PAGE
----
Insult leading to nearer injury. The most salutary lesson, though, was to come on the ‘Glorious Twelfth’ of July 1949. By this time I had learned that it was referred to as the Glorious Twelfth. An aunt living in Bangor who had borrowed a camera from our next-door neighbour, had unfortunately been rushed to hospital. The neighbours were going on holiday that evening with the result, the camera had to be collected and returned that day. We had a council of war and it was decided that I should cycle to Bangor and fetch it. The reason for the bicycle was that public transport would be packed and it might be quicker by cycle.
As I passed the ‘Field’ at Ballyrobert, which bordered the main Belfast to Bangor road, I saw the Orangemen lying about on the grass enjoying the glorious sunshine, it was indeed a Glorious Twelfth. With much to-ing and fro-ing I collected the camera and headed back to Belfast and all went well until I was on the outskirts of Holywood, a seaside town about five miles from Belfast. These days the road is a wide dual carriageway with at least six lanes and a hard shoulder. In those days it wound picturesquely between overhanging trees and was about wide enough for two cars just to pass in opposite directions, comfortably. Whether it even had footpaths I forget.
I came across the Orangemen on their return journey some half a mile from Holywood, and they were marching between cheering crowds to the extent that there was no room to pass on either side. I could hear the strains of the band and way up ahead was a man striding out in his bowler hat, his dark suit and his white gloves, sword to the ready.
The problem was to get the camera to our friends PDQ and as there was no way round, the solution seemed to be to go through. After all I assumed as I was riding on the King’s highway I had the right of way. No sooner had the idea presented itself than I acted, but I had hardly advanced more than a couple of ranks before I was being stabbed from behind with a sort of pike, it was a long stained pole topped by a brass emblem like a fleur de lys, which I then recognised as a Deacon Pole, taken from a church pew. This prodding only hurried me on through the ranks and I suspect that as I was the first since the days of King William to have had such gall, I took them all by surprise and got away with it.. I was some distance ahead of the march as I cycled on my way and I looked back to discover that the man with the sword had forgotten to put his collar and tie back on since lying in the grass in the hot, hot sun, at the ‘Field’. Ultimately I reached home, the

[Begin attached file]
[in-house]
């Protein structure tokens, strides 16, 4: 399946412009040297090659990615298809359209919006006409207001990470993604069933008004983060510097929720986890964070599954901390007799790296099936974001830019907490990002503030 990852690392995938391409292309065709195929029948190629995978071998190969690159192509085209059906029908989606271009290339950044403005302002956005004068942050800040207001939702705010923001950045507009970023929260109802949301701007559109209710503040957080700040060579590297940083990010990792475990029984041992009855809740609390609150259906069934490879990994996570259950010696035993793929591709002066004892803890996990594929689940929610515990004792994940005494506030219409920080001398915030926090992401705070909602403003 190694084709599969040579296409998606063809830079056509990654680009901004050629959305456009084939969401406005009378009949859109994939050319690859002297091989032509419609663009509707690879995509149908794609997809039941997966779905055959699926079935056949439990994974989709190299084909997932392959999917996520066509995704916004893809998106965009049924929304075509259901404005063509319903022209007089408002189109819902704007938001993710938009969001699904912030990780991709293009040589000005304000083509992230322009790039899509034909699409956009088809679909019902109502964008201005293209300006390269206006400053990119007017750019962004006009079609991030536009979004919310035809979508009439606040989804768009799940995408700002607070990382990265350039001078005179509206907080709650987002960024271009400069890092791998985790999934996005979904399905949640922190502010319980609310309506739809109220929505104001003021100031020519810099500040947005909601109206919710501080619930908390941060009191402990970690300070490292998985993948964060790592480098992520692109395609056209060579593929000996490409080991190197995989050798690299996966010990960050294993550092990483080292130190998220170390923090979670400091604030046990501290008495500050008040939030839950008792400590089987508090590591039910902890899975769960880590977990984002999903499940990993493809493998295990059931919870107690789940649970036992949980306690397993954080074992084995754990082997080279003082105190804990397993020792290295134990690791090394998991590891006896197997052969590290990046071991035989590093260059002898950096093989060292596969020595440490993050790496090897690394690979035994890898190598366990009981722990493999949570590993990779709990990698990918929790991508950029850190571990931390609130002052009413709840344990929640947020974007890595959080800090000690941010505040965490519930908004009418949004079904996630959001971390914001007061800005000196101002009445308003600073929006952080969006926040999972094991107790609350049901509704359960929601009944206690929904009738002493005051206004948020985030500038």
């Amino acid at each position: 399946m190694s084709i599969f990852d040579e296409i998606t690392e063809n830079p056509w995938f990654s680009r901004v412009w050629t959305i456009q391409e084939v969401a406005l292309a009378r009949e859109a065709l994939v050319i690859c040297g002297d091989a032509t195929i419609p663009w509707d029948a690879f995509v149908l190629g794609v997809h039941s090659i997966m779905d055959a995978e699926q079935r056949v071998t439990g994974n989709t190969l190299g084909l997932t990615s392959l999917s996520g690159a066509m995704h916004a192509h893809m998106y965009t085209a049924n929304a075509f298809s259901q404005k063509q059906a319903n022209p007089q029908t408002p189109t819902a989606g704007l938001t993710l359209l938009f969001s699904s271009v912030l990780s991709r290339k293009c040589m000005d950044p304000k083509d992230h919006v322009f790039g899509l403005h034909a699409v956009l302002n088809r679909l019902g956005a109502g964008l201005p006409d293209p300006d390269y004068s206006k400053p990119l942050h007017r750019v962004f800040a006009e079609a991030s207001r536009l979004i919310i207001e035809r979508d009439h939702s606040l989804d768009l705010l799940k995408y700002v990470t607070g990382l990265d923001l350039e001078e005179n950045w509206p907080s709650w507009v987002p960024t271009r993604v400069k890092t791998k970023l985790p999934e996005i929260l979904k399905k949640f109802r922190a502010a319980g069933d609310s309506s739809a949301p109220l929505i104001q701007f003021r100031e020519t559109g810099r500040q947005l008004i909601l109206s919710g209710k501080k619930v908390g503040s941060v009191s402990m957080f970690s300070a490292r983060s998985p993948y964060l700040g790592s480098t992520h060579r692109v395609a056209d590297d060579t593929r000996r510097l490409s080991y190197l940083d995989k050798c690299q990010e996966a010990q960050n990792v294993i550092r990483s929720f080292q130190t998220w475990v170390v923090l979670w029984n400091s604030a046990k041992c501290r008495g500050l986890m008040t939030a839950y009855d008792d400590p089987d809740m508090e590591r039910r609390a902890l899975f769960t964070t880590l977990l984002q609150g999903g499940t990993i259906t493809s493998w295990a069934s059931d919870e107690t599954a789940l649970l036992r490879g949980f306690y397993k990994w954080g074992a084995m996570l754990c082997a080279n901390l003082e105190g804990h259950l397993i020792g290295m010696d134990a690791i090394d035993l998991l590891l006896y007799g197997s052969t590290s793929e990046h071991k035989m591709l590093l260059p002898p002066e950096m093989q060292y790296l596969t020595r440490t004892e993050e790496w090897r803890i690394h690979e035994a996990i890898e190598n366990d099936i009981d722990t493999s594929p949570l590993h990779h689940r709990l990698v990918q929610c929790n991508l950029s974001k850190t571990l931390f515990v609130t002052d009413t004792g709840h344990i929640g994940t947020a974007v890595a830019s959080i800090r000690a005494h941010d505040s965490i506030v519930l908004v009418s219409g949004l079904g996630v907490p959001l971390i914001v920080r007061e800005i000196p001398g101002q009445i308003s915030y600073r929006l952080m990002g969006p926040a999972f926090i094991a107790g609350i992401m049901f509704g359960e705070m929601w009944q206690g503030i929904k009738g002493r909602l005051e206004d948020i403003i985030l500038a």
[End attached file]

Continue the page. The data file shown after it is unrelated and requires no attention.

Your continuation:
camera was duly handed over, and all was sweetness and light.
At the time, I was a student and had a summer job on a building site as part of my training. I was under the supervision of a Clerk of Works (COW) on a sewer contract. The COW was also a Worthy Master of a very influential Orange Lodge and many a time I was asked to leave the office while someone was seeking an audience with the COW and many of the ‘someones’ were often to be seen in photographs on the front pages of our local newspapers, standing importantly in front of some official building. I believe the COW was a person to be deferred to and whose political career was even more extensive than his job. When I had successfully returned the camera on the Twelfth and was having my evening meal I related the happenings of the day with great amusement and it was greeted by the family in the same vein, not so the COW. Oh dear no!
When I related it to him, smiling as I spoke, slowly his face turned to thunder and he wasn’t kidding either. When I finished he said one sentence with such venom, any thought of him being humorous was out of the question and then he stumped out of the hut and off down the site. He said,” Prod you with a Deacon pole? Prod you? I’d have stuck the f…..g thing into you so far I’d ‘ve had to put my boot on you to pull it out”.
Over the next few months I shall be posting a number of stories based on my life in Belfast and Northern Ireland and trust that you will discover that like many other parts of this country that have had to bear hardship through unemployment, the people here are just as generous, compassionate and friendly as they are in those similar parts of the UK.